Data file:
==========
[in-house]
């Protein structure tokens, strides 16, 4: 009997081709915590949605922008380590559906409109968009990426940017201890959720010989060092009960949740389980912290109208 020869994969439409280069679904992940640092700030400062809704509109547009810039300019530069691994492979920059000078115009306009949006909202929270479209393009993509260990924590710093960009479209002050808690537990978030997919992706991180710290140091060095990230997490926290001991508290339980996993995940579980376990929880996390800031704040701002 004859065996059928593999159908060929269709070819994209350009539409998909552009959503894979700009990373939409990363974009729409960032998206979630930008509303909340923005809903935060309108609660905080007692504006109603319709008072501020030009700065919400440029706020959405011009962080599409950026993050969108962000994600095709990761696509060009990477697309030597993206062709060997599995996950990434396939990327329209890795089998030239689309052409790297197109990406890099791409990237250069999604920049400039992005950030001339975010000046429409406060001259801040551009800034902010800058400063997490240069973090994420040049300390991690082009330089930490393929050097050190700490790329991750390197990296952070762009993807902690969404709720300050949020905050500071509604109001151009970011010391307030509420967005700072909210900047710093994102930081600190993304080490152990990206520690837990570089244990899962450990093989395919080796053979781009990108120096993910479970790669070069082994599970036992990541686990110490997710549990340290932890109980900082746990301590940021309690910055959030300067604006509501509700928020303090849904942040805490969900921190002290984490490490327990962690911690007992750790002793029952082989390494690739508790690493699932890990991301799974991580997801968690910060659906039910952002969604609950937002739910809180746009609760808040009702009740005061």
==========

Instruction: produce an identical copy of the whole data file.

[in-house]
């Protein structure tokens, strides 16, 4: 009997081709915590949605922008380590559906409109968009990426940017201890959720010989060092009960949740389980912290109208 020869994969439409280069679904992940640092700030400062809704509109547009810039300019530069691994492979920059000078115009306009949006909202929270479209393009993509260990924590710093960009479209002050808690537990978030997919992706991180710290140091060095990230997490926290001991508290339980996993995940579980376990929880996390800031704040701002 004859065996059928593999159908060929269709070819994209350009539409998909552009959503894979700009990373939409990363974009729409960032998206979630930008509303909340923005809903935060309108609660905080007692504006109603319709008072501020030009700065919400440029706020959405011009962080599409950026993050969108962000994600095709990761696509060009990477697309030597993206062709060997599995996950990434396939990327329209890795089998030239689309052409790297197109990406890099791409990237250069999604920049400039992005950030001339975010000046429409406060001259801040551009800034902010800058400063997490240069973090994420040049300390991690082009330089930490393929050097050190700490790329991750390197990296952070762009993807902690969404709720300050949020905050500071509604109001151009970011010391307030509420967005700072909210900047710093994102930081600190993304080490152990990206520690837990570089244990899962450990093989395919080796053979781009990108120096993910479970790669070069082994599970036992990541686990110490997710549990340290932890109980900082746990301590940021309690910055959030300067604006509501509700928020303090849904942040805490969900921190002290984490490490327990962690911690007992750790002793029952082989390494690739508790690493699932890990991301799974991580997801968690910060659906039910952002969604609950937002739910809180746009609760808040009702009740005061």